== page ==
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Monday, May 17, 2021

Opinion: College recruiting has lost its way

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Being recruited by major colleges is the dream of most high school athletes. Excitement builds as scouts come to big games, students receive offers from colleges and anxiously await their signing day.
Western is a Division II school, so the reruitment isn’t as competive as D-I schools. Also, popular sports such as football are not a part of the school’s atheltic program.
In the hyper-competitive world of D-I sports, does the nature of today’s college recruiting serve to help or hinder student athletes?
Recently, Texas A&M’s football program has come under scrutiny because of a Twitter debacle between recruits and a member of their coaching staff.
On May 4, Tate Martell, the number one ranked dual-threat quarterback in the country, announced via Twitter he was reopening his recruiting process, effectively ending his commitment to Texas A&M.
A few minutes after Martell’s announcement, Texas A&M wide receivers coach Aaron Moorehead began tweeting about loyalty:
“I feel sorry for ppl [sic] who never understand loyalty. I can’t really even vibe with u [sic]. At the end of the day trust is 100 & everything else is BS.”
Wide receiver Mannie Netherly then announced via Twitter he would also be decommitting from the school due to Moorehead’s tweets.
Stanford signee K.J. Costello responded to the events by tweeting, “I’m not gonna lie recruiting is heading in a dangerous direction… Too many offers, too early, leading to unstable commitments.”
Costello’s statement raises important questions about some of the harsh realities of college recruiting.
For schools, the results of even a moderately successful athletic program can pay huge dividends. Texas A&M’s total revenue from their sports program exceeded $192 million in 2015, more than any other college in the nation, according to USA Today. It is certainly in a college’s best interest to be competitive in sports on a national level.
What about the student athlete?

It’s time for universities to remember these kids are supposed to be the future of our country, not just a few more dollars in the administrations’ pocket.

Once a player has been recruited, they are consistently pressured to improve their game. The constant pressure of performing at the D-I level can take its toll.
According to NCAA research, college football players only have a 1.6 percent chance of continuing on to a career in a major professional sports league; for men’s basketball there is only a 1.1 percent chance. Women’s basketball players have the lowest success of any major college sport with only 0.9 percent of players making it to the WNBA.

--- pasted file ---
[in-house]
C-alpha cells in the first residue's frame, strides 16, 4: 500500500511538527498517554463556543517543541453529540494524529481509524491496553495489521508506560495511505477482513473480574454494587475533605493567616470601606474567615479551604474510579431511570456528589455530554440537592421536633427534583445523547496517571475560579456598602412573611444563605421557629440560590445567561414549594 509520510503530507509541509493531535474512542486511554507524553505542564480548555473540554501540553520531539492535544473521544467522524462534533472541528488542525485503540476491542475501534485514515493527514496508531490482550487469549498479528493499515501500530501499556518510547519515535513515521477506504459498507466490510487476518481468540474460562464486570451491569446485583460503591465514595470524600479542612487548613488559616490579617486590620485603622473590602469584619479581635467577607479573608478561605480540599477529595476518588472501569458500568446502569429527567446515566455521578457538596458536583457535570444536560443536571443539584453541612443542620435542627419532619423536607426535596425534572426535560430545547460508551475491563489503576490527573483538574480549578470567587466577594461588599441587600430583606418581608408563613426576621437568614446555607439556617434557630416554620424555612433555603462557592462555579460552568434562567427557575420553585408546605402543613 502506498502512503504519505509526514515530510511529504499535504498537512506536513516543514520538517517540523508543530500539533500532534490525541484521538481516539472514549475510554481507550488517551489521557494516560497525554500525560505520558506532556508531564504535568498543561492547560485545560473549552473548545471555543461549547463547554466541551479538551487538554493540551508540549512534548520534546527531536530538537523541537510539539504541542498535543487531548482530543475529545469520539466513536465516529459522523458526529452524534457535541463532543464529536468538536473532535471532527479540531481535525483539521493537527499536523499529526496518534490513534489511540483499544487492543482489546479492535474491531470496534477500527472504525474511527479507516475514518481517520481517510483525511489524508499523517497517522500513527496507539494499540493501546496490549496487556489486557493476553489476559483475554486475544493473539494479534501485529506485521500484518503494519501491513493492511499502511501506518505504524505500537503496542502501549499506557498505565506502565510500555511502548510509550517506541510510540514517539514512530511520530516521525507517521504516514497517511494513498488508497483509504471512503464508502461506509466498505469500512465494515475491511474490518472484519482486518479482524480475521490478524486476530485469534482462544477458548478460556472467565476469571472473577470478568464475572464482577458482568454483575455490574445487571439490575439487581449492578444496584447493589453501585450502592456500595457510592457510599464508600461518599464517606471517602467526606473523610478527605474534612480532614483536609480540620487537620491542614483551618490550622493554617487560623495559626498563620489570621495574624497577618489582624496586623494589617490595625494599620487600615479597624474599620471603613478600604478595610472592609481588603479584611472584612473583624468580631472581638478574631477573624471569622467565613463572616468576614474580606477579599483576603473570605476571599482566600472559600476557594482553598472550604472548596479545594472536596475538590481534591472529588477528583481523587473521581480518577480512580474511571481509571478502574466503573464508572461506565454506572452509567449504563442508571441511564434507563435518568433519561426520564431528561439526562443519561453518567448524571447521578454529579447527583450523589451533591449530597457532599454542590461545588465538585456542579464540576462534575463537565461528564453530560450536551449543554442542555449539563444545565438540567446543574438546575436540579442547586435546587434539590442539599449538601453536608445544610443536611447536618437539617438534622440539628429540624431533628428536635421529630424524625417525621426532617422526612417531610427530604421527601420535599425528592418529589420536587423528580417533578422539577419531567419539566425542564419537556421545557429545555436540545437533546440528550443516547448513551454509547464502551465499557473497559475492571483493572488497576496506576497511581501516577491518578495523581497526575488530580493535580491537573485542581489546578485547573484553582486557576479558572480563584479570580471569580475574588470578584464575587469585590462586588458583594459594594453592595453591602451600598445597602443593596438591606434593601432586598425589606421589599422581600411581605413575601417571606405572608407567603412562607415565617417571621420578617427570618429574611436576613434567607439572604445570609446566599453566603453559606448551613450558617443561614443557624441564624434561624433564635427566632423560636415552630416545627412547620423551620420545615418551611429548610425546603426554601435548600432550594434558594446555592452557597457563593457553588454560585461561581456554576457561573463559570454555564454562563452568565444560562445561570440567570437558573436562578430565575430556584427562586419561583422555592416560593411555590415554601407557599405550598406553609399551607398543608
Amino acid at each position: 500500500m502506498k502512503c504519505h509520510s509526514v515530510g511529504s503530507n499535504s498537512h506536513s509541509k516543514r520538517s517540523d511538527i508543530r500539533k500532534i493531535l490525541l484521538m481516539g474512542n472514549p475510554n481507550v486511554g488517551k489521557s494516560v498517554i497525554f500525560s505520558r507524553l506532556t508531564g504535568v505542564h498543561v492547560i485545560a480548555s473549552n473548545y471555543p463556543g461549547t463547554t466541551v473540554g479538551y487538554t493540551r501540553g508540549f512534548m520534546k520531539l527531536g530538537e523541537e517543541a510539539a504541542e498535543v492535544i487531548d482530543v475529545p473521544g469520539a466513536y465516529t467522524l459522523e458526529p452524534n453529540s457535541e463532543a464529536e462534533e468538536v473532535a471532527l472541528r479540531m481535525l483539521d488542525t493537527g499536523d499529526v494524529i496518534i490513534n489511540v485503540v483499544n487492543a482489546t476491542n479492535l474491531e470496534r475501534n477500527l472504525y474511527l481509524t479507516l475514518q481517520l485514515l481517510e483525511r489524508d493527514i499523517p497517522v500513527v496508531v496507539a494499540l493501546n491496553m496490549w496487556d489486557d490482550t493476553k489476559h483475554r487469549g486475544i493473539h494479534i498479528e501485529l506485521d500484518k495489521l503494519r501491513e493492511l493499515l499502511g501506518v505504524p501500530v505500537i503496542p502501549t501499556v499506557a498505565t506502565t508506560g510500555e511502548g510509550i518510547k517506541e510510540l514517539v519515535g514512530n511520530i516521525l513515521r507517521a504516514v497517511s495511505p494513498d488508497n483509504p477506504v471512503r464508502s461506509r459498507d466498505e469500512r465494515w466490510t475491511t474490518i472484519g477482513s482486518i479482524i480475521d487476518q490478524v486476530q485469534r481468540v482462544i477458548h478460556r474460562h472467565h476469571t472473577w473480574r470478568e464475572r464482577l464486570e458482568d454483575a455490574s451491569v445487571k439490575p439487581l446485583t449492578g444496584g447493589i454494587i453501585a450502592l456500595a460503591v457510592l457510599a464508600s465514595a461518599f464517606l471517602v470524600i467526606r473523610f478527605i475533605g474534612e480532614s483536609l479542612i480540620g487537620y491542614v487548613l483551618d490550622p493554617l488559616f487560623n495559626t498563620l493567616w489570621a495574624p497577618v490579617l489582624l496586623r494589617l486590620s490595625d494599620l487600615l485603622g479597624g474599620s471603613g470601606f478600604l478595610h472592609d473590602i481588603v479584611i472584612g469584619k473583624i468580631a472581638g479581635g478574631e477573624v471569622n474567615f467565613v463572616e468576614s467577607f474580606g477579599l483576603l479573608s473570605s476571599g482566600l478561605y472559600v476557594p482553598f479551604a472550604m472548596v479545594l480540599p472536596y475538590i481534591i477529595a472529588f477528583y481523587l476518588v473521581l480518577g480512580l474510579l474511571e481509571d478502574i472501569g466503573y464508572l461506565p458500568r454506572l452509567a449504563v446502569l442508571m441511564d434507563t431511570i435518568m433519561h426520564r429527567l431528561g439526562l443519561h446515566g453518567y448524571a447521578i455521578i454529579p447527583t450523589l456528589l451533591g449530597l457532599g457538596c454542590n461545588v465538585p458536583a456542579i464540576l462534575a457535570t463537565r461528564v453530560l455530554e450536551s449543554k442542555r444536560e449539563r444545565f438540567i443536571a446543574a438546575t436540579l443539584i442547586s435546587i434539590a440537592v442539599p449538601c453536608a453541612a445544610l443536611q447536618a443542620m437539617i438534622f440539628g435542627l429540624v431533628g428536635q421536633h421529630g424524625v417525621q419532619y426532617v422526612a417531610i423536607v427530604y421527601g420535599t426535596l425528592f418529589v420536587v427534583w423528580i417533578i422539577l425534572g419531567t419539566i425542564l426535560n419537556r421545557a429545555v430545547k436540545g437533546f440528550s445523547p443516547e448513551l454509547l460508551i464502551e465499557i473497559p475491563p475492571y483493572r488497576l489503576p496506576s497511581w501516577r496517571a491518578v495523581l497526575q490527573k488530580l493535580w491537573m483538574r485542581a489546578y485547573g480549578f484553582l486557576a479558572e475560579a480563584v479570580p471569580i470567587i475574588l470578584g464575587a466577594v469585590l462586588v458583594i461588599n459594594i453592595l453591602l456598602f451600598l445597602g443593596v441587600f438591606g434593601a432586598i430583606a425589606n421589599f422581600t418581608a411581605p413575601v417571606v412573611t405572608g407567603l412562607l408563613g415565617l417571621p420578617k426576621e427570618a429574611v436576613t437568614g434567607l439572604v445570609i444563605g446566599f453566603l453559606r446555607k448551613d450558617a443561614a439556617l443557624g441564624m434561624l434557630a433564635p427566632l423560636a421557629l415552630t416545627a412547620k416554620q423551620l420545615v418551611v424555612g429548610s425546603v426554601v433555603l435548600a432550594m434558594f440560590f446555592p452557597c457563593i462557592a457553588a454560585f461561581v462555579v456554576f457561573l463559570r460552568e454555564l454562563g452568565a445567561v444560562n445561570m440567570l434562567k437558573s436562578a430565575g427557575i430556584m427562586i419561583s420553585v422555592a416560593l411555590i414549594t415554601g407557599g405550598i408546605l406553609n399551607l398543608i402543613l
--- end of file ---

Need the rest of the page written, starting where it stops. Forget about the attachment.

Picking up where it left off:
With odds like that, recruits would be foolish to not take a look at the bigger picture when they are deciding which college is right for them. Can anyone really blame an 18-year-old student for changing their mind?
College is one of the most transformational periods in a person’s life. It simply isn’t feasible that students who are being recruited as early as their freshman year of high school ﹘ or even earlier for some ﹘ truly know what qualities and programs are going to best serve them further down the road when forced to examine schools so early on.
With so much to consider, the amount of pressure universities put on students to commit to them isn’t fair.
And speaking of loyalty, universities aren’t exactly the gold standard themselves.
University of Michigan’s head coach Jim Harbaugh has made headlines for rescinding scholarships from commits after getting higher profile recruits to agree to come to Michigan.
Students athletes can also lose scholarships due to injuries, if their performance in games isn’t satisfactory and if they can’t maintain a good GPA.
And yet it seems like every year a major university receives some form of sanctions for how the administration handles the school’s athletic program.
And the student athletes often shoulder the brunt of the blame.
This is a shame. College sports can and should be a positive and valuable experience.
The time has come to re-evaluate the way in which college officials are allowed to scout and interact with prospective student athletes. A more accepting atmosphere needs to be created in which recruits are treated in a way that aligns with who they really are — young adults. These young adults’ minds and, therefore, ideas are subject to change as they grow into adults. As they do so, they should not face harassment as Martell did from Moorehead.
It’s time for universities to remember these kids are supposed to be the future of our country, not just a few more dollars in the administrations’ pocket.


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